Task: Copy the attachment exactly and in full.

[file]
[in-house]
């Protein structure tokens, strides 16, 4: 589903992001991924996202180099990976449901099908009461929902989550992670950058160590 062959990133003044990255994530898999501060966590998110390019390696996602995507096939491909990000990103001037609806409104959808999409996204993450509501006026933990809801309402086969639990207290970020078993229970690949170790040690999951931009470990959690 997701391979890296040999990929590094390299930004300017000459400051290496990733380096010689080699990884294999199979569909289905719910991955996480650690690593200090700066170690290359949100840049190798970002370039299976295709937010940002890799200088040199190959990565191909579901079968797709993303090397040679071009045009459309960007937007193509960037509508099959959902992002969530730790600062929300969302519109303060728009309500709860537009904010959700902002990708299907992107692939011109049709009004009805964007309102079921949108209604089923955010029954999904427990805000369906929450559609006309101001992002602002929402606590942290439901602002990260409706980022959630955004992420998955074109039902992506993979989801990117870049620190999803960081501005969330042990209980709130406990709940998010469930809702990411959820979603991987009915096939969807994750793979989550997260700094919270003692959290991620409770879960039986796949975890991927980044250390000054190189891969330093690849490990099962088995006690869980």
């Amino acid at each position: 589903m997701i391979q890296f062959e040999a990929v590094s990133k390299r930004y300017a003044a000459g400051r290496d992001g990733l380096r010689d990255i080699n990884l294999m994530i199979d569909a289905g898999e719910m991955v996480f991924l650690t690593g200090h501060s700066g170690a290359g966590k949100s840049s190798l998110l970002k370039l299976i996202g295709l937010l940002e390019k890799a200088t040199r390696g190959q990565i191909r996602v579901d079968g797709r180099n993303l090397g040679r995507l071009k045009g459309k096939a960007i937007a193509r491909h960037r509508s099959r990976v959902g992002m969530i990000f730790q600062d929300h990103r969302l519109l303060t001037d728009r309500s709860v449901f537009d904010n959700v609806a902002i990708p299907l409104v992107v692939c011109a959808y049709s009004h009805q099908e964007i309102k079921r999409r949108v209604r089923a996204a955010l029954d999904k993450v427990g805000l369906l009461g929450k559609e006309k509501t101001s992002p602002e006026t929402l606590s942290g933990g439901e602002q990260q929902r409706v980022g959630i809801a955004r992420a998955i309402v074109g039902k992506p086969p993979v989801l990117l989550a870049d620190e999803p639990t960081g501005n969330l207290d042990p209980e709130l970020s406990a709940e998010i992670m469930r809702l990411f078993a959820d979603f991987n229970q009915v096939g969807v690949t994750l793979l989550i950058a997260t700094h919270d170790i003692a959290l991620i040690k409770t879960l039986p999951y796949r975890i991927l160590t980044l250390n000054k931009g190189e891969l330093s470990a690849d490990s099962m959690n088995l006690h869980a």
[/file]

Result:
[in-house]
């Protein structure tokens, strides 16, 4: 589903992001991924996202180099990976449901099908009461929902989550992670950058160590 062959990133003044990255994530898999501060966590998110390019390696996602995507096939491909990000990103001037609806409104959808999409996204993450509501006026933990809801309402086969639990207290970020078993229970690949170790040690999951931009470990959690 997701391979890296040999990929590094390299930004300017000459400051290496990733380096010689080699990884294999199979569909289905719910991955996480650690690593200090700066170690290359949100840049190798970002370039299976295709937010940002890799200088040199190959990565191909579901079968797709993303090397040679071009045009459309960007937007193509960037509508099959959902992002969530730790600062929300969302519109303060728009309500709860537009904010959700902002990708299907992107692939011109049709009004009805964007309102079921949108209604089923955010029954999904427990805000369906929450559609006309101001992002602002929402606590942290439901602002990260409706980022959630955004992420998955074109039902992506993979989801990117870049620190999803960081501005969330042990209980709130406990709940998010469930809702990411959820979603991987009915096939969807994750793979989550997260700094919270003692959290991620409770879960039986796949975890991927980044250390000054190189891969330093690849490990099962088995006690869980």
């Amino acid at each position: 589903m997701i391979q890296f062959e040999a990929v590094s990133k390299r930004y300017a003044a000459g400051r290496d992001g990733l380096r010689d990255i080699n990884l294999m994530i199979d569909a289905g898999e719910m991955v996480f991924l650690t690593g200090h501060s700066g170690a290359g966590k949100s840049s190798l998110l970002k370039l299976i996202g295709l937010l940002e390019k890799a200088t040199r390696g190959q990565i191909r996602v579901d079968g797709r180099n993303l090397g040679r995507l071009k045009g459309k096939a960007i937007a193509r491909h960037r509508s099959r990976v959902g992002m969530i990000f730790q600062d929300h990103r969302l519109l303060t001037d728009r309500s709860v449901f537009d904010n959700v609806a902002i990708p299907l409104v992107v692939c011109a959808y049709s009004h009805q099908e964007i309102k079921r999409r949108v209604r089923a996204a955010l029954d999904k993450v427990g805000l369906l009461g929450k559609e006309k509501t101001s992002p602002e006026t929402l606590s942290g933990g439901e602002q990260q929902r409706v980022g959630i809801a955004r992420a998955i309402v074109g039902k992506p086969p993979v989801l990117l989550a870049d620190e999803p639990t960081g501005n969330l207290d042990p209980e709130l970020s406990a709940e998010i992670m469930r809702l990411f078993a959820d979603f991987n229970q009915v096939g969807v690949t994750l793979l989550i950058a997260t700094h919270d170790i003692a959290l991620i040690k409770t879960l039986p999951y796949r975890i991927l160590t980044l250390n000054k931009g190189e891969l330093s470990a690849d490990s099962m959690n088995l006690h869980a």